- About About
Medical Patient Resources Becoming a State-Authorized Patient Talking to your doctor Which conditions qualify? The Medical Cannabis Patient’s Guide for U.S. Travel Patient's Guide to CBD Patient's Guide to Medical Cannabis Guide to Using Medical Cannabis Condition-based Booklets Growing Cannabis Cannabis Tincture, Salve, Butter and Oil Recipes Leaf411 Affordability Program Tracking Treatment & Gathering Data with Releaf App Medical Professional Resources CME for Medical Professionals Cannabis Safety Medical Cannabis Research
- Legal Legal
Advocacy ASA Chapters Start an ASA Chapter Take Action Campaigns No Patient Left Behind End Pain, Not Lives Vote Medical Marijuana Medical Cannabis Advocate's Training Center Resources for Tabling and Lobby Days Strategic Planning Civics 101 Strategic Messaging Citizen Lobbying Participating in Implementation Movement Building Organizing a Demonstration Organizing Turnout for Civic Meetings Public Speaking Media 101 Patient's History of Medical Cannabis
Policy Model Federal Legislation Download Ending The Federal Conflict Public Comments by ASA Industry Standards Guide to Regulating Industry Standards Recognizing Science using the Data Quality Act Fact Sheet on ASA's Data Quality Act Petition to HHS Data Quality Act Briefs ASA Data Quality Act petition to HHS Information on Lawyers and Named Patients in the Data Quality Act Lawsuit Reports 2020 State of the States Medical Cannabis Access for Pain Treatment Medical Cannabis in America
- News News
- Join Join
Interrogation isn't always bright lights and rubber hoses—usually it's just a conversation. Whenever law enforcement officers ask you anything besides your name and address, it's legally safest to say: "I am going to remain silent. I want to see a lawyer."
This invokes legal rights, which protect you from interrogation. When you say this, the officers (and all other law enforcement officials) are legally required to stop asking you questions. They probably won't stop, so just repeat the Magic Words or remain silent until they catch on. If you forget your decision to remain silent and start talking to law enforcement officers, you can and should re-invoke the Magic Words, then remain silent. Do not raise your status as a medical cannabis patient, unless you are specifically asked about this or the medicine has already been found.
Remember, anything you say to the authorities can and will be used against you and your friends in court. There's no way to predict what information law enforcement officers might try to use or how they will use it. Plus, law enforcement officers often misquote or lie altogether about what was said. So say only the Magic Words and let all the law enforcement officers and witnesses know that this is your policy. Make sure that when you're arrested with other people, everyone knows the Magic Words and promises to use them.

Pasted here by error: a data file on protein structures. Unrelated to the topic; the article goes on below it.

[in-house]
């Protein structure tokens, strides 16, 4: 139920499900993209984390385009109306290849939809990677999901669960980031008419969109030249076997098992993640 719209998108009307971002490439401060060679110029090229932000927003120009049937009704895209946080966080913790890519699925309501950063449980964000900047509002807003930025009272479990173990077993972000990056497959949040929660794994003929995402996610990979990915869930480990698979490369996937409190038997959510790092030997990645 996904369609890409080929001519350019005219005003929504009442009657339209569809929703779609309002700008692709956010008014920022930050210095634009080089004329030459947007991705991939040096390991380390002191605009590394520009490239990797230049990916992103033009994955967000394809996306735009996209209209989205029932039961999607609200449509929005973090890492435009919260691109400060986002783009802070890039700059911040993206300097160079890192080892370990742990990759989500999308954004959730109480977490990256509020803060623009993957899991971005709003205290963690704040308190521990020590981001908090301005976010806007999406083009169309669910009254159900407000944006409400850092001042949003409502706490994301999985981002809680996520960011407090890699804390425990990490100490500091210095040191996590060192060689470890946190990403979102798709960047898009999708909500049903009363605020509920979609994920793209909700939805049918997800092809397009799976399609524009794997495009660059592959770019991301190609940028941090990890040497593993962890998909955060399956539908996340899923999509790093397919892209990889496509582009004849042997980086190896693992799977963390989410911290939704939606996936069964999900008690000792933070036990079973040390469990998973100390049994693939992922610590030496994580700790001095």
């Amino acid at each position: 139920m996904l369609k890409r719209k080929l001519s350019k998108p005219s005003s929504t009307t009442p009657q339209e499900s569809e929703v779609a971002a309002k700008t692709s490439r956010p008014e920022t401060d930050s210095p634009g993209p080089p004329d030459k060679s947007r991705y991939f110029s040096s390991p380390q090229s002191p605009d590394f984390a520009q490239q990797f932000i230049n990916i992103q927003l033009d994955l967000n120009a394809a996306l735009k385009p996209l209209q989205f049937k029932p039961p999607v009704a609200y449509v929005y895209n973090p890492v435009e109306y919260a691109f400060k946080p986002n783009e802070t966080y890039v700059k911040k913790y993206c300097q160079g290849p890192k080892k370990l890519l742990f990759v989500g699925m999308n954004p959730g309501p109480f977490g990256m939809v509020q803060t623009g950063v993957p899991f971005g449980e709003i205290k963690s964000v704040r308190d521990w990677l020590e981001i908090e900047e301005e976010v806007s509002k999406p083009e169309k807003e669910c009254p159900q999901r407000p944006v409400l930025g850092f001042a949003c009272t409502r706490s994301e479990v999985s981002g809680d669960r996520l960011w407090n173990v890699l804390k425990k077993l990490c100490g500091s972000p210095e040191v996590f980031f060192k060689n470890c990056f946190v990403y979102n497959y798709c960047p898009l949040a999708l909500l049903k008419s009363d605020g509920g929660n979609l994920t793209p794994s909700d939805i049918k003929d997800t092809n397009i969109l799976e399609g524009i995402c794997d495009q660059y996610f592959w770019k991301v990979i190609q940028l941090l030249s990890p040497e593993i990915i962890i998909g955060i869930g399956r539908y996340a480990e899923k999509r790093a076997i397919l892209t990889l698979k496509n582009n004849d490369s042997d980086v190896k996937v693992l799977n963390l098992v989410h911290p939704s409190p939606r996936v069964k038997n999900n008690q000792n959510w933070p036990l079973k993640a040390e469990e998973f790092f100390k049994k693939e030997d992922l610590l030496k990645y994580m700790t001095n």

One of the jobs of law enforcement officers is to get information out of people. Law enforcement officers are legally allowed to lie when they're investigating, and they are trained to be manipulative. The only thing you should say to law enforcement officers, other than identifying yourself, are the Magic Words: "I am going to remain silent. I want to see a lawyer."
Here are some lies they may tell you:
"You're not a suspect -- just help us understand what happened here and then you can go."
"If you don't answer my questions, I'll have no choice but to arrest you. Do you want to go to jail?"
"If you don't answer my questions, I'm going to charge you with resisting arrest."
"All of your friends have cooperated and we let them go home. You're the only one left."
Law enforcement officers are sneaky and there are lots of ways they can trick you into talking. Here are some scams they may pull:
Good Cop/ Bad Cop: Bad cop is aggressive and menacing while good cop is nice, friendly, and familiar (usually good cop is the same race and gender as you). The idea is bad cop scares you so badly you are desperately looking for a friend. Good cop is that friend. The Bad Cop usually questions you first, pretends to give up or take a break with you, and then the Good Cop enters to sympathize with you about how much of a jerk the other guy was. It is in this "friendly" conversation that the Good Cop will be looking for any information or a confession.
Prisoners' Dilemma: The officers will tell you that your friends ratted on you so that you will snitch on them. Meanwhile, they tell your friends the same thing. If anyone breaks down and talks, you all go down.
Law enforcement officers will tell you that they have all the evidence they need to convict you, but that if you "take responsibility" and confess, the judge will be impressed by your honesty and go easy on you. What they really mean is: "We don't have enough evidence yet, please confess."
Jail is a very isolating and intimidating place. It is really easy to believe what law enforcement officers tell you. Insist on speaking with a lawyer before you answer any questions or sign anything.
Was this helpful?